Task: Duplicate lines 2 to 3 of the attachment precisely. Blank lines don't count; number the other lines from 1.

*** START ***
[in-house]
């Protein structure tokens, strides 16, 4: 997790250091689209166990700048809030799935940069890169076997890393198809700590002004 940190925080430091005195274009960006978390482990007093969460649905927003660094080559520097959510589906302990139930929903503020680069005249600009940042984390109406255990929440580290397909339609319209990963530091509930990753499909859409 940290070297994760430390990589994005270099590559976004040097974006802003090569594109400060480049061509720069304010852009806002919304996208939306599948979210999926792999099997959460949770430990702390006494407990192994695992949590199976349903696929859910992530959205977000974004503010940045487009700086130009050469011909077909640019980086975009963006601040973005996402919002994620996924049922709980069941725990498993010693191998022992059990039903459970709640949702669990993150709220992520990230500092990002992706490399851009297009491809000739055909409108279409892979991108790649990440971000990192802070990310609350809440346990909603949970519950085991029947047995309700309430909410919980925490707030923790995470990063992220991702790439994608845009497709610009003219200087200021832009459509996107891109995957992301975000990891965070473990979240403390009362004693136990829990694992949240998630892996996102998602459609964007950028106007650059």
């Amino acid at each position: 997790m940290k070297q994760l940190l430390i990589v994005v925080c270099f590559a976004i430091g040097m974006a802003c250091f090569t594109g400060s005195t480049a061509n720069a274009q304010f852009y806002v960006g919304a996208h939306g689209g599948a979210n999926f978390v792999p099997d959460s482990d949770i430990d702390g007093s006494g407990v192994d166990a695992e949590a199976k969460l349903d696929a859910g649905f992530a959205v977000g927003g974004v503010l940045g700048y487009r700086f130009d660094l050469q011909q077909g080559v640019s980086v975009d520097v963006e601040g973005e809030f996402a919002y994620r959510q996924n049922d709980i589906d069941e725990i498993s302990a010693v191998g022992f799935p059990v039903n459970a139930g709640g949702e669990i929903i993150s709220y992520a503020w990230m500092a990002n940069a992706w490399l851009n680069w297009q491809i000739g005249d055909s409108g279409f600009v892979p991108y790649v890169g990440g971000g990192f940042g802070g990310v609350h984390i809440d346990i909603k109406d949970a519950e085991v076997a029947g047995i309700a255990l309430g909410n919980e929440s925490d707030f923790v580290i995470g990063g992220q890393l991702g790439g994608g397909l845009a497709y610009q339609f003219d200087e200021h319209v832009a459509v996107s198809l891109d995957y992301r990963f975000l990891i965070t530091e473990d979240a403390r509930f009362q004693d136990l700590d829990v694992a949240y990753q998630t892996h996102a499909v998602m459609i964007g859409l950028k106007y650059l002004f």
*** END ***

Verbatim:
């Protein structure tokens, strides 16, 4: 997790250091689209166990700048809030799935940069890169076997890393198809700590002004 940190925080430091005195274009960006978390482990007093969460649905927003660094080559520097959510589906302990139930929903503020680069005249600009940042984390109406255990929440580290397909339609319209990963530091509930990753499909859409 940290070297994760430390990589994005270099590559976004040097974006802003090569594109400060480049061509720069304010852009806002919304996208939306599948979210999926792999099997959460949770430990702390006494407990192994695992949590199976349903696929859910992530959205977000974004503010940045487009700086130009050469011909077909640019980086975009963006601040973005996402919002994620996924049922709980069941725990498993010693191998022992059990039903459970709640949702669990993150709220992520990230500092990002992706490399851009297009491809000739055909409108279409892979991108790649990440971000990192802070990310609350809440346990909603949970519950085991029947047995309700309430909410919980925490707030923790995470990063992220991702790439994608845009497709610009003219200087200021832009459509996107891109995957992301975000990891965070473990979240403390009362004693136990829990694992949240998630892996996102998602459609964007950028106007650059």
């Amino acid at each position: 997790m940290k070297q994760l940190l430390i990589v994005v925080c270099f590559a976004i430091g040097m974006a802003c250091f090569t594109g400060s005195t480049a061509n720069a274009q304010f852009y806002v960006g919304a996208h939306g689209g599948a979210n999926f978390v792999p099997d959460s482990d949770i430990d702390g007093s006494g407990v192994d166990a695992e949590a199976k969460l349903d696929a859910g649905f992530a959205v977000g927003g974004v503010l940045g700048y487009r700086f130009d660094l050469q011909q077909g080559v640019s980086v975009d520097v963006e601040g973005e809030f996402a919002y994620r959510q996924n049922d709980i589906d069941e725990i498993s302990a010693v191998g022992f799935p059990v039903n459970a139930g709640g949702e669990i929903i993150s709220y992520a503020w990230m500092a990002n940069a992706w490399l851009n680069w297009q491809i000739g005249d055909s409108g279409f600009v892979p991108y790649v890169g990440g971000g990192f940042g802070g990310v609350h984390i809440d346990i909603k109406d949970a519950e085991v076997a029947g047995i309700a255990l309430g909410n919980e929440s925490d707030f923790v580290i995470g990063g992220q890393l991702g790439g994608g397909l845009a497709y610009q339609f003219d200087e200021h319209v832009a459509v996107s198809l891109d995957y992301r990963f975000l990891i965070t530091e473990d979240a403390r509930f009362q004693d136990l700590d829990v694992a949240y990753q998630t892996h996102a499909v998602m459609i964007g859409l950028k106007y650059l002004f």